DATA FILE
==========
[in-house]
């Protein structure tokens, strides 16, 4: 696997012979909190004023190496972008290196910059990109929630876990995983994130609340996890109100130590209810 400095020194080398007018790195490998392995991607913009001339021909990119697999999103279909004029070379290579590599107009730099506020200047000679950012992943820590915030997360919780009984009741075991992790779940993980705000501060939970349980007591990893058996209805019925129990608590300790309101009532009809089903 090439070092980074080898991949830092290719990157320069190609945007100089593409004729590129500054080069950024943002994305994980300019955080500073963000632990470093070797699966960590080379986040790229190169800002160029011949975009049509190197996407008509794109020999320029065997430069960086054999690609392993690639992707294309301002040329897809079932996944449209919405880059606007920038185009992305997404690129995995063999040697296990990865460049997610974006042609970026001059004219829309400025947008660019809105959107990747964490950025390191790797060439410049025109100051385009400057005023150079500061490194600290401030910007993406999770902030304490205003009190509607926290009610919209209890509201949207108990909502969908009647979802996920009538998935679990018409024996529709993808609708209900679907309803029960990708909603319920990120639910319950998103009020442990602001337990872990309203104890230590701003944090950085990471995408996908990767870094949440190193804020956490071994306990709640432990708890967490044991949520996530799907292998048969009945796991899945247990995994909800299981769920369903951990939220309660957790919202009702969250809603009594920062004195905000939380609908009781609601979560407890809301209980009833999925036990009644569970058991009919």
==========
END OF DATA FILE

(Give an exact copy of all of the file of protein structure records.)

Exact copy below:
[in-house]
């Protein structure tokens, strides 16, 4: 696997012979909190004023190496972008290196910059990109929630876990995983994130609340996890109100130590209810 400095020194080398007018790195490998392995991607913009001339021909990119697999999103279909004029070379290579590599107009730099506020200047000679950012992943820590915030997360919780009984009741075991992790779940993980705000501060939970349980007591990893058996209805019925129990608590300790309101009532009809089903 090439070092980074080898991949830092290719990157320069190609945007100089593409004729590129500054080069950024943002994305994980300019955080500073963000632990470093070797699966960590080379986040790229190169800002160029011949975009049509190197996407008509794109020999320029065997430069960086054999690609392993690639992707294309301002040329897809079932996944449209919405880059606007920038185009992305997404690129995995063999040697296990990865460049997610974006042609970026001059004219829309400025947008660019809105959107990747964490950025390191790797060439410049025109100051385009400057005023150079500061490194600290401030910007993406999770902030304490205003009190509607926290009610919209209890509201949207108990909502969908009647979802996920009538998935679990018409024996529709993808609708209900679907309803029960990708909603319920990120639910319950998103009020442990602001337990872990309203104890230590701003944090950085990471995408996908990767870094949440190193804020956490071994306990709640432990708890967490044991949520996530799907292998048969009945796991899945247990995994909800299981769920369903951990939220309660957790919202009702969250809603009594920062004195905000939380609908009781609601979560407890809301209980009833999925036990009644569970058991009919």